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Chatham House lectures and emerging neocolonialism in Nigerian general elections

It may be recalled that prior to the 2015 general elections, Muhammadu Buhari of the then main opposition party, All Progressives Congress (APC) delivered a…

It may be recalled that prior to the 2015 general elections, Muhammadu Buhari of the then main opposition party, All Progressives Congress (APC) delivered a lecture at the Chatham House on 21st February, 2015. The said lecture was well crafted and strongly appealed to the masses as it captured the socio-economic reality of the Nigerian state at the time and the need for leadership change. 

However, the realization of the content and intent of PMB’s lecture remained a mirage after seven years into the second term of his office (2015-2023). While the expectations and frustrations PMB’s lectures at the Chatham House raise and constructed are yet to die down, the political warlord, Asiwaju Ahmed Bola Tinubu, the Jagaban of  the epic Borgu Kingdom  on Monday 5th November, 2022 addressed the British Royal Institute, Chatham House  about his missions in the 2023 general elections.

His addresses cum lectures focused on national security, economic and foreign policy imperatives. The focus of BAT’s address is for sure pretty and timely, but the challenge is the environment – an imperial and neocolonial ground. I shall come to this shortly.

Attempts have been made by several presidential candidates to speak in eminent places in Washington and other parts of the globe and even travelling to western nations where they said  they could not travel to as a result of  alleged crime and criminality. The query is not the subject matter of the addresses and lectures but the audience and the environment. It is baffling to see prospective candidates evading and running away from locally, democratically and intellectually organized debates on Nigerian leadership question taking and using all excuses, but gladly rushing to imperial headquarters; London and Washington to visit and speak on why they should be elected as the next Nigerian president. 

interest but aimed at challenging the emerging trend in Nigerian democratic and electoral development and the need to discourage and discard it.

In other words, it is not for or against APC, NNPP, LP, PDP, SDP, among others, but about addressing a very fundamental issue of politics of development, underdevelopment and mentality in the Third World using Nigerian experience as a case. The question is, why take campaigns or political interests to London and Washington, the headquarters of Bretton Woods? The argument is not that Nigeria and Nigerians should not have any dealings with America and Europe considering the interdependent nature of modern states and more so, that globalization has completely conquered the barriers of geography. But of what electoral value are foreign lectures and addresses considering that our nation is yet unripe for diaspora vote.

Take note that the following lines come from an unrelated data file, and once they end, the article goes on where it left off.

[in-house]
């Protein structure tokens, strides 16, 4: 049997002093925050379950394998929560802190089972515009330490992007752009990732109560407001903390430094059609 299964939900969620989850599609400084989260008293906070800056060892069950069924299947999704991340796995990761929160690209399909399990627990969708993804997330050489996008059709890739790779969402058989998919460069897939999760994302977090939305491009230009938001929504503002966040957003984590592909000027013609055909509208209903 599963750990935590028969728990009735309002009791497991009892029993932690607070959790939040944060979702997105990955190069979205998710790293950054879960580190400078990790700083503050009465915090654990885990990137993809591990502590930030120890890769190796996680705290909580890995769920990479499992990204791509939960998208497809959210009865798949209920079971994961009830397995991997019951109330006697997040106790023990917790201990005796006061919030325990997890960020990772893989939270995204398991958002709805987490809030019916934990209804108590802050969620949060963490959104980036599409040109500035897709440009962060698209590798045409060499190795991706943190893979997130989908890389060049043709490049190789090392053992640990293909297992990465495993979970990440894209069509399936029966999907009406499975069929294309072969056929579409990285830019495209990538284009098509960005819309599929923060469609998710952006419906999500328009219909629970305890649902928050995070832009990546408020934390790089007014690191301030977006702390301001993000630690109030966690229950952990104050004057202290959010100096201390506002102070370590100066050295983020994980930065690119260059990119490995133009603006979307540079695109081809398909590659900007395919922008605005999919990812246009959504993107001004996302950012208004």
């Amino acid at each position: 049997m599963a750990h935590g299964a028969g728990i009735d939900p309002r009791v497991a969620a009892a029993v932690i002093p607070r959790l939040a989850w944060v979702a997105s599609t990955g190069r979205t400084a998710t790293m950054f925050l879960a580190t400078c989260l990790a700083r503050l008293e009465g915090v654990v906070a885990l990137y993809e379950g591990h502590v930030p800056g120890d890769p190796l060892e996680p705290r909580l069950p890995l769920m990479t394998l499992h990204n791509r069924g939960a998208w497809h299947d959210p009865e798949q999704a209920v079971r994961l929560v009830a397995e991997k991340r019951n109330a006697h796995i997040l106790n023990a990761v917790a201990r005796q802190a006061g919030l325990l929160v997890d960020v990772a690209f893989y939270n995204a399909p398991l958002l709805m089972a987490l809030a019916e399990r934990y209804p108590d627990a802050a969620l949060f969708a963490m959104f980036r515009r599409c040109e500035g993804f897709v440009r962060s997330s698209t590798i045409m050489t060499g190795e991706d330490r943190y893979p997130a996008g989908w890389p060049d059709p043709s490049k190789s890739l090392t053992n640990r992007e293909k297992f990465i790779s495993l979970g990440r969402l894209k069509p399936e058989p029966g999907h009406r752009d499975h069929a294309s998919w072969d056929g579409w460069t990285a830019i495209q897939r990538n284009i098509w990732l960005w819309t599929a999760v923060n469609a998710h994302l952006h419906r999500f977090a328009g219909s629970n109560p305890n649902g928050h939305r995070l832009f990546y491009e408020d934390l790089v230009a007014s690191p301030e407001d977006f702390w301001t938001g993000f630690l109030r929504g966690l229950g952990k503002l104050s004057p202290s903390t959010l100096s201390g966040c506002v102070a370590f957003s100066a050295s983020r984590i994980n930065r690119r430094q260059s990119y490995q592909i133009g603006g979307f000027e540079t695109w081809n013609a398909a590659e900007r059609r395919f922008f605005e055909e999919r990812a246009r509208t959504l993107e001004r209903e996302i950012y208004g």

Essentially, colonialism implies formal political control involving territorial annexation and loss of sovereignty, while imperialism broadly entails control or influence exercised formally or informally; directly or indirectly; politically or economically as well as culturally. The resurgence of this in the postcolonial engagements appears to have what constitutes neocolonialism. 

In short, in all ramifications, Nigeria has imperial and neocolonial trappings which it must acknowledge and see the need to vehemently reject. Our presidential aspirants should stop delivering lectures and addresses in America and Europe as a fundamental part of campaign packages prior to general elections. 

They should stop the surrendering of decision making about our financial and credit facilities or our political organization to the West. This becomes crucial and compelling because the whole process or phenomenon in which Nigeria and Africa has to accept and implement programmes; the submission and supervision of her economic policies; planning and performances by foreign agencies and the incurable appetite to medical tourism in America and Europe, among others, agree to the fact that neocolonialism is the worst form of imperialism. 

In summary, at 62, Nigeria and Nigerians should have gotten self-realization and outgrown deception to face real issues of progressive politics or politics of development.

Dr Odeh wrote from the Department of History, Sokoto State University